GlaxoSmithKline, often abbreviated to GSK, is a UK-based, global pharmaceutical company. The firm is a FTSE 100 constituent with a market capitalization of over £71 billion. As such, buying GlaxoSmithKline shares online in the UK is a process that can be completed with ease.
In this guide, we show you how to buy GlaxoSmithKline shares online in a 100% commission-free manner. We’ll discuss which brokers you can do this with, look at the company’s past performance and also provide some background information on where GlaxoSmithKline stocks might be headed in, including how the covid pandemic has impacted GlaxoSmithKline.
- 1 Step 1: Find a UK Stock Broker to Buy GlaxoSmithKline Shares
- 2 Step 2: Research GlaxoSmithKline Shares
- 3 What is GlaxoSmithKline plc?
- 4 GlaxoSmithKline Share Price History
- 5 GlaxoSmithKline EPS & P/E Ratio
- 6 GlaxoSmithKline Shares Dividend Information
- 7 Should I Buy GlaxoSmithKline Shares?
- 8 Step 3: Open an Account and Deposit Funds to Buy GSK Shares
- 9 Step 4: Trade or Buy GlaxoSmithKline Shares
- 10 GlaxoSmithKline Shares Buy or Sell?
- 11 The Verdict?
- 12 eToro – Buy GlaxoSmithKline Shares With Zero Commission
- 13 FAQs
As GlaxoSmithKline is one of the largest companies in the United Kingdom – it makes sense that there are hundreds of stock brokers that allow you to buy its shares. In turn, this allows you to find a broker that offers low fees, great customer service, and support for your preferred payment method.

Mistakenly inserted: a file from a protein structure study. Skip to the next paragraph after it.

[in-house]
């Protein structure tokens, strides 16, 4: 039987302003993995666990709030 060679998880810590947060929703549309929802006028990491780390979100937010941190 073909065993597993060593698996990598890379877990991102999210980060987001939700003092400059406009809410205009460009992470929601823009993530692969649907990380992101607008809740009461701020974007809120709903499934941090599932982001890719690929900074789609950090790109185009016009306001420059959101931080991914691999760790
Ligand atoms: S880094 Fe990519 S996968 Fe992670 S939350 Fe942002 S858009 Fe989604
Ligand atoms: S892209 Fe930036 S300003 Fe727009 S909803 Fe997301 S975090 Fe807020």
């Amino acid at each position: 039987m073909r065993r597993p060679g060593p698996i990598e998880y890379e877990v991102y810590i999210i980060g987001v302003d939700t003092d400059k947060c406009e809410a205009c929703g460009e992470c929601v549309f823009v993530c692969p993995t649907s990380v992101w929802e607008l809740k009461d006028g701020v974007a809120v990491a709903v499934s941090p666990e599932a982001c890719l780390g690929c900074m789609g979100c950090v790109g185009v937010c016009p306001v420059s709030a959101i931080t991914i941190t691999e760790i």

To save you countless hours of research, below we list two of the best UK platforms that allow you to trade or buy GlaxoSmithKline plc shares.
1. eToro – Buy GlaxoSmithKline Shares With Zero Commission
eToro is now one of the most popular online brokers available to UK investors – with a huge customer base that exceeds 13 million. One of the main reasons for this is that eToro allowed you to invest in a safe, simple, and cost-effective manner. For example, it takes just minutes to get set up with an account and you can instantly deposit funds with a UK debit/credit card or e-wallet.
You can also fund your eToro account via a bank transfer, albeit, this can take several days to arrive. Once you are set up with a funded account, eToro then gives you access to over 1,700+ shares from 17 marketplaces. Of course, this includes the London Stock Exchange – meaning that you easily buy GlaxoSmithKline shares. In fact, you can invest from just $50 (about 40 GBP), which is great for those of you on a budget.
Outside of the London Stock Exchange, you can also buy shares in firms listed in the US, Canada, Germany, Spain, Sweden, the Netherlands, and more. Crucially, irrespective of whether you are buying UK or foreign stocks – eToro does not charge any commissions whatsoever. There are no subscription or maintenance fees, either. Instead, the only fees that you need to take into account is a 0.5% currency conversion charge when you make a deposit and $5 on each withdrawal request.
If you’re looking to diversify into other asset classes, eToro also supports cryptocurrencies, ETFs, forex, commodities, and more. It’s also worth checking out the eToro Copy Trading feature if you want to invest passively. This allows you to select an experienced trader and then copy their portfolio at the click of a button. In terms of account minimums, eToro requires a deposit of at least $200. The platform is regulated by the FCA and your funds are covered by the FSCS (up to £85,000).